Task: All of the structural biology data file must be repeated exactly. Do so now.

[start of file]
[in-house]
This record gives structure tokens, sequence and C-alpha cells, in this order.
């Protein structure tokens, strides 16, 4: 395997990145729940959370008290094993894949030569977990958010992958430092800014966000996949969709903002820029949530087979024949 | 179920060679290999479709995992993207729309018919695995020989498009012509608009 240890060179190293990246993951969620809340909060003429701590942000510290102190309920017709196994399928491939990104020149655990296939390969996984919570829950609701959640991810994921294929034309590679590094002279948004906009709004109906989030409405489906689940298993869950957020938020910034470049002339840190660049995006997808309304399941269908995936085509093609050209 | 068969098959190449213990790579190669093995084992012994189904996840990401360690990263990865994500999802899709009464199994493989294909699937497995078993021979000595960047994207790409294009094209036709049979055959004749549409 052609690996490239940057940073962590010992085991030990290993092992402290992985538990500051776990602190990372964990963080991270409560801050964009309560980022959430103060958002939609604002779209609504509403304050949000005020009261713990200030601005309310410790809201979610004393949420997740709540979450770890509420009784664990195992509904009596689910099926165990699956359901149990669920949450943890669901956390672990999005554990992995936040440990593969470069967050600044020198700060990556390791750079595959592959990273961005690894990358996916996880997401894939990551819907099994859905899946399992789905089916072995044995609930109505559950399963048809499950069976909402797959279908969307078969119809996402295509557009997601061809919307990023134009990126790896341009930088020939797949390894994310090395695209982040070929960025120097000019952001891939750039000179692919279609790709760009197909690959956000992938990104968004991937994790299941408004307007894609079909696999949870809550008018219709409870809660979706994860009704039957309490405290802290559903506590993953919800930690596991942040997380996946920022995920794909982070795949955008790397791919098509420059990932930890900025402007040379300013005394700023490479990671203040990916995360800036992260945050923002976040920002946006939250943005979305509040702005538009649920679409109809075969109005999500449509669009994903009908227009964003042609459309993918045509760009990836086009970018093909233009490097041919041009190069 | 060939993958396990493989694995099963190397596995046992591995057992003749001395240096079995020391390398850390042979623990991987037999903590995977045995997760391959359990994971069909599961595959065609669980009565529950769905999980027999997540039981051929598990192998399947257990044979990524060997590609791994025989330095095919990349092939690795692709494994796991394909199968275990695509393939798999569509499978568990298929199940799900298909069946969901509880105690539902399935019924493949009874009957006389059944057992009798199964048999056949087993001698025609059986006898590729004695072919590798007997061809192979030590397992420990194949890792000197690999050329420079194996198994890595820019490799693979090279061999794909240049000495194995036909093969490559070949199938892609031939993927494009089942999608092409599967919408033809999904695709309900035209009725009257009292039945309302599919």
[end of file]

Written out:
[in-house]
This record gives structure tokens, sequence and C-alpha cells, in this order.
């Protein structure tokens, strides 16, 4: 395997990145729940959370008290094993894949030569977990958010992958430092800014966000996949969709903002820029949530087979024949 | 179920060679290999479709995992993207729309018919695995020989498009012509608009 240890060179190293990246993951969620809340909060003429701590942000510290102190309920017709196994399928491939990104020149655990296939390969996984919570829950609701959640991810994921294929034309590679590094002279948004906009709004109906989030409405489906689940298993869950957020938020910034470049002339840190660049995006997808309304399941269908995936085509093609050209 | 068969098959190449213990790579190669093995084992012994189904996840990401360690990263990865994500999802899709009464199994493989294909699937497995078993021979000595960047994207790409294009094209036709049979055959004749549409 052609690996490239940057940073962590010992085991030990290993092992402290992985538990500051776990602190990372964990963080991270409560801050964009309560980022959430103060958002939609604002779209609504509403304050949000005020009261713990200030601005309310410790809201979610004393949420997740709540979450770890509420009784664990195992509904009596689910099926165990699956359901149990669920949450943890669901956390672990999005554990992995936040440990593969470069967050600044020198700060990556390791750079595959592959990273961005690894990358996916996880997401894939990551819907099994859905899946399992789905089916072995044995609930109505559950399963048809499950069976909402797959279908969307078969119809996402295509557009997601061809919307990023134009990126790896341009930088020939797949390894994310090395695209982040070929960025120097000019952001891939750039000179692919279609790709760009197909690959956000992938990104968004991937994790299941408004307007894609079909696999949870809550008018219709409870809660979706994860009704039957309490405290802290559903506590993953919800930690596991942040997380996946920022995920794909982070795949955008790397791919098509420059990932930890900025402007040379300013005394700023490479990671203040990916995360800036992260945050923002976040920002946006939250943005979305509040702005538009649920679409109809075969109005999500449509669009994903009908227009964003042609459309993918045509760009990836086009970018093909233009490097041919041009190069 | 060939993958396990493989694995099963190397596995046992591995057992003749001395240096079995020391390398850390042979623990991987037999903590995977045995997760391959359990994971069909599961595959065609669980009565529950769905999980027999997540039981051929598990192998399947257990044979990524060997590609791994025989330095095919990349092939690795692709494994796991394909199968275990695509393939798999569509499978568990298929199940799900298909069946969901509880105690539902399935019924493949009874009957006389059944057992009798199964048999056949087993001698025609059986006898590729004695072919590798007997061809192979030590397992420990194949890792000197690999050329420079194996198994890595820019490799693979090279061999794909240049000495194995036909093969490559070949199938892609031939993927494009089942999608092409599967919408033809999904695709309900035209009725009257009292039945309302599919």